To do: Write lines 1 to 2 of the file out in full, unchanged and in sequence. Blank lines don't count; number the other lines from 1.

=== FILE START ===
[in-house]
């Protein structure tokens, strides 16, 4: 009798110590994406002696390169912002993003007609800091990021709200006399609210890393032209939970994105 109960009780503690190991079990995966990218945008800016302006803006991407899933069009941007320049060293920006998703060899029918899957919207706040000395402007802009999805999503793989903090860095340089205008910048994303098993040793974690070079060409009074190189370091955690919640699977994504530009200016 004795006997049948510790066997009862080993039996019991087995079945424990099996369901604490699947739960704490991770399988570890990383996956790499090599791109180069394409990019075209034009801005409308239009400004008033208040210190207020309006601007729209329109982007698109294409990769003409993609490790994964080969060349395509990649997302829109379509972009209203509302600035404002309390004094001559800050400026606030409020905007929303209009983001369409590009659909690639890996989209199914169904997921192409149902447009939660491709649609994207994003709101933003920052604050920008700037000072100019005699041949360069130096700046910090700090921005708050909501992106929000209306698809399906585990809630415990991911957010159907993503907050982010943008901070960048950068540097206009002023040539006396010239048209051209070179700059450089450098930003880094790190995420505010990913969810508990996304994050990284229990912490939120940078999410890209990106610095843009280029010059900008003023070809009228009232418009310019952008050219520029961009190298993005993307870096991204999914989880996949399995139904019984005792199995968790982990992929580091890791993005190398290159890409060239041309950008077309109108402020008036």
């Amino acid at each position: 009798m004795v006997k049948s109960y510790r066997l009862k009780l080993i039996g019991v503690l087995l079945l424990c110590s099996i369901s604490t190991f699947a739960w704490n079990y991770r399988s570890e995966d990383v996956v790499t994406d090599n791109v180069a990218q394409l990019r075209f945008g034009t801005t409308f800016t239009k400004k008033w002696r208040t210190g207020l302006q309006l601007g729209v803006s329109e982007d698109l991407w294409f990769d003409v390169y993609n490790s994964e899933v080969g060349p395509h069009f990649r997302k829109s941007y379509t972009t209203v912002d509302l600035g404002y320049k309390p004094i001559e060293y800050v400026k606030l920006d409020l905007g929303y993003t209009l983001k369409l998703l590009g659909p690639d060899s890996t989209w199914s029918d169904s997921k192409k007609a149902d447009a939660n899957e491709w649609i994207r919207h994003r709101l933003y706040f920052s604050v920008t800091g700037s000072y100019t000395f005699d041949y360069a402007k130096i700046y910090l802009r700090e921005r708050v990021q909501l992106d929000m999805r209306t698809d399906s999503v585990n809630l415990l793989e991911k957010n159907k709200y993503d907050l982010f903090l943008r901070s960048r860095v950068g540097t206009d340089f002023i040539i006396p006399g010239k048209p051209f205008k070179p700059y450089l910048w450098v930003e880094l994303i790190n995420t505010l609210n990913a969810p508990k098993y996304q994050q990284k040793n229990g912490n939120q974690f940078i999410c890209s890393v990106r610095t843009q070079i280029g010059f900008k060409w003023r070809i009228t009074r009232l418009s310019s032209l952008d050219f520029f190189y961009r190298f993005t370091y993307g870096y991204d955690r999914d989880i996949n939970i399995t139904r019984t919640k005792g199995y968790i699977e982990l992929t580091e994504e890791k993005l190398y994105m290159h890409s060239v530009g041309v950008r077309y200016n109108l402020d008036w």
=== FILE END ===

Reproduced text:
[in-house]
């Protein structure tokens, strides 16, 4: 009798110590994406002696390169912002993003007609800091990021709200006399609210890393032209939970994105 109960009780503690190991079990995966990218945008800016302006803006991407899933069009941007320049060293920006998703060899029918899957919207706040000395402007802009999805999503793989903090860095340089205008910048994303098993040793974690070079060409009074190189370091955690919640699977994504530009200016 004795006997049948510790066997009862080993039996019991087995079945424990099996369901604490699947739960704490991770399988570890990383996956790499090599791109180069394409990019075209034009801005409308239009400004008033208040210190207020309006601007729209329109982007698109294409990769003409993609490790994964080969060349395509990649997302829109379509972009209203509302600035404002309390004094001559800050400026606030409020905007929303209009983001369409590009659909690639890996989209199914169904997921192409149902447009939660491709649609994207994003709101933003920052604050920008700037000072100019005699041949360069130096700046910090700090921005708050909501992106929000209306698809399906585990809630415990991911957010159907993503907050982010943008901070960048950068540097206009002023040539006396010239048209051209070179700059450089450098930003880094790190995420505010990913969810508990996304994050990284229990912490939120940078999410890209990106610095843009280029010059900008003023070809009228009232418009310019952008050219520029961009190298993005993307870096991204999914989880996949399995139904019984005792199995968790982990992929580091890791993005190398290159890409060239041309950008077309109108402020008036």